Cynthia is a Mexican performance artist. For the last few years she has been living, working and studying in Melbourne, while hoping desperately to be allowed to settle here. But things are not looking good. Unfortunately Cynthia's visa requires her to obtain permanent sponsored employment in a job that can't be done by a local. And in the area of arts administration, which she loves and where her qualifications lie, there are few opportunities.
We don't want to lose her and she is exactly the sort of young, independent-thinking, talented person Australia needs. And she's lots of fun too. So if you know of any job leads, please contact Cynthia.
One of the fun things she encourages is zany themes for our discussions. Simple conversations - like menu analysis - the stuff of 'conventional' Spanish classes are not for us. We might not be able to order lunch in Spanish, but we have no trouble regaling the waiters with our opinions on global politics or Michael Jackson. Or for that matter, on the topic for this week's class: life on other planets.
That topic has turned out to be easy for me. I know exactly what life on other planets is like. People watch football on TV, eat pizza, get blown about walking on the beach before gratefully returning home to bask in front of an open fire. How can I be so certain? - you may well ask.
Well, last weekend, in preparation for class, I undertook some galactic explorations of my own. We headed for Venus Bay, travelling along Jupiter Boulevard, took a left into Saturn Parade, before alighting in the:- 

I've always known that Melbourne is the centre of the universe, but I had no idea that there were so many planets orbiting around us.

But getting back to Cynthia - as you can see from her photo above, Cynthia clearly hails from Venus. I just hope she gets to spend her future life here on Mars with us.

Tuesday, September 04, 2012

Now for something completely different:D(ance) Day

Despite the fact that I have always been remarkably wooden on the dance floor, in my dreams I spin and slide and leap through space, exactly like Jennifer Beals' character in Flashdance. Knowing about my dream, eight years ago Peter bought us dance lessons as a birthday present. And it changed our lives.
Nearly every week we learn meringue, cha cha, salsa, quick step, waltz, jive, fox trop, tango or rhumba from our wonderful, and fortunately supremely patient, teacher, Hooman Ebadi (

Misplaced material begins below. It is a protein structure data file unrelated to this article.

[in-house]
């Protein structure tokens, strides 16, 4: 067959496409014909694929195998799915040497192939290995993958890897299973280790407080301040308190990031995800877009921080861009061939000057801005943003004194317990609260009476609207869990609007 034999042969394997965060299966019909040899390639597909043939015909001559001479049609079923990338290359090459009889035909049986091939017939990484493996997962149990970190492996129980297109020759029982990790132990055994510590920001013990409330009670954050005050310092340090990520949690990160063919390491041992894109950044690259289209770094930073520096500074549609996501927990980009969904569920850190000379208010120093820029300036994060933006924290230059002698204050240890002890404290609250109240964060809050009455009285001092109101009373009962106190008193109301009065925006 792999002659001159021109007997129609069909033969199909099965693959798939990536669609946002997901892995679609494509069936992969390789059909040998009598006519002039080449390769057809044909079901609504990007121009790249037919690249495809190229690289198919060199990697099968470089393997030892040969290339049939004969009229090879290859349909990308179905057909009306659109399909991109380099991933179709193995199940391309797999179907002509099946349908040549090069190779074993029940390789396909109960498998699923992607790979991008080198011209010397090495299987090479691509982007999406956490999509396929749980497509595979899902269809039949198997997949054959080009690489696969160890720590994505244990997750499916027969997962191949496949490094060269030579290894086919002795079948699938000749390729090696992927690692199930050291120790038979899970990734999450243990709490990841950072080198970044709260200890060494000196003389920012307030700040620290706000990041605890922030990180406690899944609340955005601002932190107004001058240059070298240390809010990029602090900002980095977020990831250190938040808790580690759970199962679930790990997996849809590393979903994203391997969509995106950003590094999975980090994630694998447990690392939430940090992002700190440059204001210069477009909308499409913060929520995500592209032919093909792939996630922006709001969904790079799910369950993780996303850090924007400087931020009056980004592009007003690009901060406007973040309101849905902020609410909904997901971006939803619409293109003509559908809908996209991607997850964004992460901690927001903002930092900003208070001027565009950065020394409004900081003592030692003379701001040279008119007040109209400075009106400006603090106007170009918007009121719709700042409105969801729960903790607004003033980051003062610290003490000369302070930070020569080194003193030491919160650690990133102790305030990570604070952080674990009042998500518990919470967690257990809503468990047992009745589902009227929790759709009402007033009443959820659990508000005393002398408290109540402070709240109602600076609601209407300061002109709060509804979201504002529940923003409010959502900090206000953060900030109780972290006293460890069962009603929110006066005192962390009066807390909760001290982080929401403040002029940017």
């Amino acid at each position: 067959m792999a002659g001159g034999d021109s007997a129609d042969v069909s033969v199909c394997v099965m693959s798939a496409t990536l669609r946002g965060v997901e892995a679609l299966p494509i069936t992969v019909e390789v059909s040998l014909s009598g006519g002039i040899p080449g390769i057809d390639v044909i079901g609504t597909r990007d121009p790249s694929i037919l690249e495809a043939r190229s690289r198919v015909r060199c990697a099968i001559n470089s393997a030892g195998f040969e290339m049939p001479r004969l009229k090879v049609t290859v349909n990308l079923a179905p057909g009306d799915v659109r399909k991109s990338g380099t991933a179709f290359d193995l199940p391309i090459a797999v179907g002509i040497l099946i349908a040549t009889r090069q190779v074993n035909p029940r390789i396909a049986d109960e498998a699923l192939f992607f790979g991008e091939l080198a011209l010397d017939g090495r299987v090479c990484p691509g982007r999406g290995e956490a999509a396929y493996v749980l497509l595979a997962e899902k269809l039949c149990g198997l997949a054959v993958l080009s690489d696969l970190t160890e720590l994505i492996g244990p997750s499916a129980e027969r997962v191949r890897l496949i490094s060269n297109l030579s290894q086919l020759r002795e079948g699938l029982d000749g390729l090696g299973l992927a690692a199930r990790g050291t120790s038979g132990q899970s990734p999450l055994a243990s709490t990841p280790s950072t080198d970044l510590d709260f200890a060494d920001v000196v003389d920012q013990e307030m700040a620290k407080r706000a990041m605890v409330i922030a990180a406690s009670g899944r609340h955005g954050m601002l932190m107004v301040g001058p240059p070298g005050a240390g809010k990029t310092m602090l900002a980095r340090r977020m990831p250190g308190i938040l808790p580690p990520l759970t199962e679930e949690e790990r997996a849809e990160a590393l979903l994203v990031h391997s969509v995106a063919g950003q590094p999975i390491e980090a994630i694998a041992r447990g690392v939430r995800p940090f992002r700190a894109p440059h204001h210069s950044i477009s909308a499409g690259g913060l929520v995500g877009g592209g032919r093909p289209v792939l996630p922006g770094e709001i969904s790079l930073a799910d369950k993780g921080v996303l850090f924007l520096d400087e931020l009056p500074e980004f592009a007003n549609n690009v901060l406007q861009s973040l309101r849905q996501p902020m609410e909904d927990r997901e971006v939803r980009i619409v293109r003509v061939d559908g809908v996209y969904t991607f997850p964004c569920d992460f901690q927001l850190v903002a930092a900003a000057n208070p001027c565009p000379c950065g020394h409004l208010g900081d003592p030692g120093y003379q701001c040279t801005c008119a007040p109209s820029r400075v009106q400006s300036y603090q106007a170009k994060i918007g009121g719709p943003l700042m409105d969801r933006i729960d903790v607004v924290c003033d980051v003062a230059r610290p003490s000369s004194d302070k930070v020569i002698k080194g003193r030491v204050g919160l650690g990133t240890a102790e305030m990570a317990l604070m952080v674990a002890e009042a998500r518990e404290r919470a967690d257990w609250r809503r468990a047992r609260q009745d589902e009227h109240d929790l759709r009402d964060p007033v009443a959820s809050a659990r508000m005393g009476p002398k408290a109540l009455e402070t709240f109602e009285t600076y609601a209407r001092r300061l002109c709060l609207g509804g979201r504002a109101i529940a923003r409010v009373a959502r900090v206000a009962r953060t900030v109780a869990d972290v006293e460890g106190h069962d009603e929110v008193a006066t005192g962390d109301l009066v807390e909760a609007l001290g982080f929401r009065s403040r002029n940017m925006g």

Over that time at any social function and at the slightest opportunity, one glass of wine and we're up boogying.
Learning Flamenco in Spain

But there has been a problem. Despite all our lessons it has been hard for me to relax and go with the flow. As you can see from the photo above, even experimenting with flamenco in its home town of Sevilla, I look anything but relaxed.
Plus it took me a full 3 years to give up trying to lead (in dance circles 'ladies' are perpetual followers) which perhaps comes as no surprise. And despite the fact that during our lessons there is no disputing who is in charge - Hooman - as soon as we are dancing unchaperoned, I've been inclined to step into Hooman's role. 'Put your weight on your left foot, 'Remember to hold your arm up,' 'You're meant to lead with your torso' - my 'helpful suggestions' to Peter have been as relentless as any beat. Not surprisingly, we have often ended up stressed or even not speaking on the dance floor.
But I'm delighted to report that those dismal days are finally over.

Hooman with partner Dalena (not Peter and I as you might have assumed)

Last Sunday Hooman hosted one of his regular get-togethers, where some students dance for medals while others, like us, just dance socially. For the first time ever and for no discernible reason, I barked out no instructions, didn't care when we made mistakes, laughed lots and generally had a wonderful time. I looked nothing like Jennifer Beals and I didn't care. Somehow the penny had dropped. Finally I realised something - dancing is just for fun - and it only took me 8 years.